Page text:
“Consumers’ computers belong to them, and companies must adequately disclose unexpected limitations on the customary use of their products so consumers can make informed decisions regarding whether to purchase and install that content.”The settlement also:
- requires clear and prominent disclosure on the packaging of Sony BMG’s future CDs of any limits on copying or restrictions on the use of playback devices.
- bars the company from installing content protection software without obtaining consumers’ authorization
- bars Sony BMG from using the information on consumers’ listening preferences that it has already gathered through the monitoring technology it installed and bars them from using the information to deliver ads to those consumers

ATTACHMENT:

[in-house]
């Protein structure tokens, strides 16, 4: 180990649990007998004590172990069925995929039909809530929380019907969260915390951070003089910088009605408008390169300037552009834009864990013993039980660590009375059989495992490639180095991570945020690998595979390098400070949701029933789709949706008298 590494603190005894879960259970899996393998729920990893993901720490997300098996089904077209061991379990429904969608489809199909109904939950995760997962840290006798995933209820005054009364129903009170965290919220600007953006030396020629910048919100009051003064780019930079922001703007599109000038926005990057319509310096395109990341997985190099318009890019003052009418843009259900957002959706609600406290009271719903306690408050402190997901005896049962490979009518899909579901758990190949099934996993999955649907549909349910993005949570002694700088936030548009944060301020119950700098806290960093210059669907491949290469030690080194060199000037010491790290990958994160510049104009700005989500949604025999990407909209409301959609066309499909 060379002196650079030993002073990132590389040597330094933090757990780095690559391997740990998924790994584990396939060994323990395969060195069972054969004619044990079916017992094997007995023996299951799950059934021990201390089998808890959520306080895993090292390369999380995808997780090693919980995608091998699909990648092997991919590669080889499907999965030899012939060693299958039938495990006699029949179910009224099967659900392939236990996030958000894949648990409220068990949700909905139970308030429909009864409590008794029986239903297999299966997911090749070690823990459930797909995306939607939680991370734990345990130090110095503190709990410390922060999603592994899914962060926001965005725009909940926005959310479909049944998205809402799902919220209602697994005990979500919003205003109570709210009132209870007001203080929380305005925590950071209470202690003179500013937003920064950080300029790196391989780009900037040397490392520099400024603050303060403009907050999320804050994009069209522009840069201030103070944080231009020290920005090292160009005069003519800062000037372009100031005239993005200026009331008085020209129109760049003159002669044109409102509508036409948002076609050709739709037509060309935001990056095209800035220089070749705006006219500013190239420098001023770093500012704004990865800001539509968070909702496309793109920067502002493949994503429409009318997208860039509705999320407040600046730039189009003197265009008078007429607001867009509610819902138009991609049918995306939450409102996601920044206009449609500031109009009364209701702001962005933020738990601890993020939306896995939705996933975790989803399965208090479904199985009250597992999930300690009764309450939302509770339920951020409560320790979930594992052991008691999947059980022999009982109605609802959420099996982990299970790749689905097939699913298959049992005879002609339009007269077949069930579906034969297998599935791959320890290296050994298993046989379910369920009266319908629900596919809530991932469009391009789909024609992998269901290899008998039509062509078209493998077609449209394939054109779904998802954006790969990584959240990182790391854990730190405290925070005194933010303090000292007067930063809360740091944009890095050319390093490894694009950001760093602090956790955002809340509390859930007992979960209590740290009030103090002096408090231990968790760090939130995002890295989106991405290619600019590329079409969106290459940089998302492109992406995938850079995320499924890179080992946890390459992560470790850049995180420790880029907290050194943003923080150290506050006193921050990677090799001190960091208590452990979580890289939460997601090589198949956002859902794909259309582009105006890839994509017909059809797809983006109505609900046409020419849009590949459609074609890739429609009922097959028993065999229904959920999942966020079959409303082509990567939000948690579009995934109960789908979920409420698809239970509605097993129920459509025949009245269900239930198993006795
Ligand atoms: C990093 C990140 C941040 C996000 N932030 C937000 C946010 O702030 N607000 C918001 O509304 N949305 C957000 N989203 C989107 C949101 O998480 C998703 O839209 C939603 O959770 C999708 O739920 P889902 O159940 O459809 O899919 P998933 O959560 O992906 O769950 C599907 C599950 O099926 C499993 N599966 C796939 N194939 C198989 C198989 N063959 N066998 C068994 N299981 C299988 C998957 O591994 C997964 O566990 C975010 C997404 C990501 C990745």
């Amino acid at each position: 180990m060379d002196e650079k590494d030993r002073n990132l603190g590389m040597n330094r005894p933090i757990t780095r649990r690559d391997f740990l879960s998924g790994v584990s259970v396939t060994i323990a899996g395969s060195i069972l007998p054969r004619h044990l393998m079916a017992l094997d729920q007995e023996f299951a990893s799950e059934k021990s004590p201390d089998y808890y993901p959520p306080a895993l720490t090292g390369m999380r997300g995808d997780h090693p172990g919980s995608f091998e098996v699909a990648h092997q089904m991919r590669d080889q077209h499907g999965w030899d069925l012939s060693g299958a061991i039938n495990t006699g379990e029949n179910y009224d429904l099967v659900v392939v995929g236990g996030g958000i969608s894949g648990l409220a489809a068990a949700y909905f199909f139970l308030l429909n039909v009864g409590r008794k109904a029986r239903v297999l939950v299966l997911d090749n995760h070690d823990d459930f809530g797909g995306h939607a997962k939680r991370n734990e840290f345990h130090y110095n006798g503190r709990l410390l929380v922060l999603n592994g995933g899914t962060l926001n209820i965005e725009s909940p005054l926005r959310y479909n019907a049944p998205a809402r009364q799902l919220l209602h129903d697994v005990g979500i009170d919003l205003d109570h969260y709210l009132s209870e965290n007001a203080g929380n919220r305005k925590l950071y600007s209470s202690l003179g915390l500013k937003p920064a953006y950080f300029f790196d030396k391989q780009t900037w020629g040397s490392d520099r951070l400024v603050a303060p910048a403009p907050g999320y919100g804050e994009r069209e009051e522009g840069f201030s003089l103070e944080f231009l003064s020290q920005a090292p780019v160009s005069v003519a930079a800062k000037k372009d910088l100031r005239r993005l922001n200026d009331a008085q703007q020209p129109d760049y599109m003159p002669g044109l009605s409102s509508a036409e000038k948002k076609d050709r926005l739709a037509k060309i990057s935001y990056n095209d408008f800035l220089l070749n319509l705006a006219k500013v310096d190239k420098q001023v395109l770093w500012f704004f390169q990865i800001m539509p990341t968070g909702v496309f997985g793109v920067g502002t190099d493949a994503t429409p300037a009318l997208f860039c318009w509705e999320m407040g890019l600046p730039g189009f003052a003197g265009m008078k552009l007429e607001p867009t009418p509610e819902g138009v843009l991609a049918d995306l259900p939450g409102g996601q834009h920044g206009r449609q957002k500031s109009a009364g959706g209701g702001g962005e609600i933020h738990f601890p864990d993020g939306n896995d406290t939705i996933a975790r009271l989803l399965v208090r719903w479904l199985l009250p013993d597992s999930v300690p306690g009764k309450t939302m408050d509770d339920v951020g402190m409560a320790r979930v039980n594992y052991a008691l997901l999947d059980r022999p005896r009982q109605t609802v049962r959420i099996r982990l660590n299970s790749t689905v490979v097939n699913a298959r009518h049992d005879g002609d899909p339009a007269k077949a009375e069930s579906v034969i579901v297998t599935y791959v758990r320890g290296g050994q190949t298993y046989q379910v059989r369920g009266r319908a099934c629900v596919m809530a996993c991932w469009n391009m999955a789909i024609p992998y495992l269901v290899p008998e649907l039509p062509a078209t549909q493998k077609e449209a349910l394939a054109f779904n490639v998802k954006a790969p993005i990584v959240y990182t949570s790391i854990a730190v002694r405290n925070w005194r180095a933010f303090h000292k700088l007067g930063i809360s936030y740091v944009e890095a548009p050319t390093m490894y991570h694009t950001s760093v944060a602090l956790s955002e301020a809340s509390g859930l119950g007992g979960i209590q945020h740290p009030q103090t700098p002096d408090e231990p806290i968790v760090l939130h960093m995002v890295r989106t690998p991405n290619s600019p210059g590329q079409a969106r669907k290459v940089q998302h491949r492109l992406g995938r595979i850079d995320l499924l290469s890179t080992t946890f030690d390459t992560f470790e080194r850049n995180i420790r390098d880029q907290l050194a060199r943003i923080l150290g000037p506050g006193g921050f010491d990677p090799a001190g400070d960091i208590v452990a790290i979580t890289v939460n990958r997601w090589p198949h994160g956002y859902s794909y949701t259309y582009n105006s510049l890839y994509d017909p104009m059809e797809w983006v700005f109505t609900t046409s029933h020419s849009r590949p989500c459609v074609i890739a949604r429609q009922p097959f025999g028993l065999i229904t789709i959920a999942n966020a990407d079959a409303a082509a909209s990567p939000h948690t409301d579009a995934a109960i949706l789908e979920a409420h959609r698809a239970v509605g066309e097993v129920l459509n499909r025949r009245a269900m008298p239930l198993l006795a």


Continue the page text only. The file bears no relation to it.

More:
- requires Sony BMG to reimburse consumers up to $150 to repair damage that resulted directly from consumers’ attempts to remove the software installed without their consent.
- How will consumers react t0 such labeling (assuming Sony BMG even bothers to reinstate this technology in a modified form) and;
- Can the FTC's ruling be applied to DRM on a broader scale? If so, perhaps we may be following in Norway's footsteps sooner than we thought . . .